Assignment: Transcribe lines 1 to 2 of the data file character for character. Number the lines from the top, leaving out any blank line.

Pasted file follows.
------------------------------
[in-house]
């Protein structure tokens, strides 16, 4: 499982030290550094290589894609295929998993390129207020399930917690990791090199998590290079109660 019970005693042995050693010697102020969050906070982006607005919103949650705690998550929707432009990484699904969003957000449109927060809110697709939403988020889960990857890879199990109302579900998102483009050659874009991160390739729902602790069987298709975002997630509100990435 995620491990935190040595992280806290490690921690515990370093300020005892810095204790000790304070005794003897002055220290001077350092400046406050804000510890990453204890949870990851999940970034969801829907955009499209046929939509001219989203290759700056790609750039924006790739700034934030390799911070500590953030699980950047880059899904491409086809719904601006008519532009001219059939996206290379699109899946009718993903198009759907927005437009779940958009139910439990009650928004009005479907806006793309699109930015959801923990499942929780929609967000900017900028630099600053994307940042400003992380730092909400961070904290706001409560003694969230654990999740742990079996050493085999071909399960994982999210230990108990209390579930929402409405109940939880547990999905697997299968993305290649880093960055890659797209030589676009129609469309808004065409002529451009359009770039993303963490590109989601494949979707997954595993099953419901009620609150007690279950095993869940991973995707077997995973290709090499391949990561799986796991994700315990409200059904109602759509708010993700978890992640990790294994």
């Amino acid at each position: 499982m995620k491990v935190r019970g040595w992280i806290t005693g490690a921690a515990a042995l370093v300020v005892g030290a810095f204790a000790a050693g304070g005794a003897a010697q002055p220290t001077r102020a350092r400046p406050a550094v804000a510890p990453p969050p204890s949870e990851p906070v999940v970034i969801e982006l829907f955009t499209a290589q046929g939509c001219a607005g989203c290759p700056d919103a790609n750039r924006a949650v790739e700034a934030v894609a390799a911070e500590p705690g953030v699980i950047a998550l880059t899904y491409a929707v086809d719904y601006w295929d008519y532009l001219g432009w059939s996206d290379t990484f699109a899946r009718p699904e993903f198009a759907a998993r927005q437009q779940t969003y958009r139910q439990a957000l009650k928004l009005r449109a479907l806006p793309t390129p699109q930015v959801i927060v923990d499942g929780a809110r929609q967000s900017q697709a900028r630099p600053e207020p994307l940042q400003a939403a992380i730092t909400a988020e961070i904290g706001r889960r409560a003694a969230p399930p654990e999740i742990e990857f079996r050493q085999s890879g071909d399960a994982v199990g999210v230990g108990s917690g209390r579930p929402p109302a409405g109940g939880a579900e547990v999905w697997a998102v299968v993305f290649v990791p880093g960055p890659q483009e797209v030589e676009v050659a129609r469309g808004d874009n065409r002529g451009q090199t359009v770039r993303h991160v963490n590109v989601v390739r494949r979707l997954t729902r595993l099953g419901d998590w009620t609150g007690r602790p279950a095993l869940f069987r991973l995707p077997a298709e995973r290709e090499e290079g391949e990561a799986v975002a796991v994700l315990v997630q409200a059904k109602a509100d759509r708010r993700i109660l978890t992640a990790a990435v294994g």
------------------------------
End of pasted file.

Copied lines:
[in-house]
């Protein structure tokens, strides 16, 4: 499982030290550094290589894609295929998993390129207020399930917690990791090199998590290079109660 019970005693042995050693010697102020969050906070982006607005919103949650705690998550929707432009990484699904969003957000449109927060809110697709939403988020889960990857890879199990109302579900998102483009050659874009991160390739729902602790069987298709975002997630509100990435 995620491990935190040595992280806290490690921690515990370093300020005892810095204790000790304070005794003897002055220290001077350092400046406050804000510890990453204890949870990851999940970034969801829907955009499209046929939509001219989203290759700056790609750039924006790739700034934030390799911070500590953030699980950047880059899904491409086809719904601006008519532009001219059939996206290379699109899946009718993903198009759907927005437009779940958009139910439990009650928004009005479907806006793309699109930015959801923990499942929780929609967000900017900028630099600053994307940042400003992380730092909400961070904290706001409560003694969230654990999740742990079996050493085999071909399960994982999210230990108990209390579930929402409405109940939880547990999905697997299968993305290649880093960055890659797209030589676009129609469309808004065409002529451009359009770039993303963490590109989601494949979707997954595993099953419901009620609150007690279950095993869940991973995707077997995973290709090499391949990561799986796991994700315990409200059904109602759509708010993700978890992640990790294994």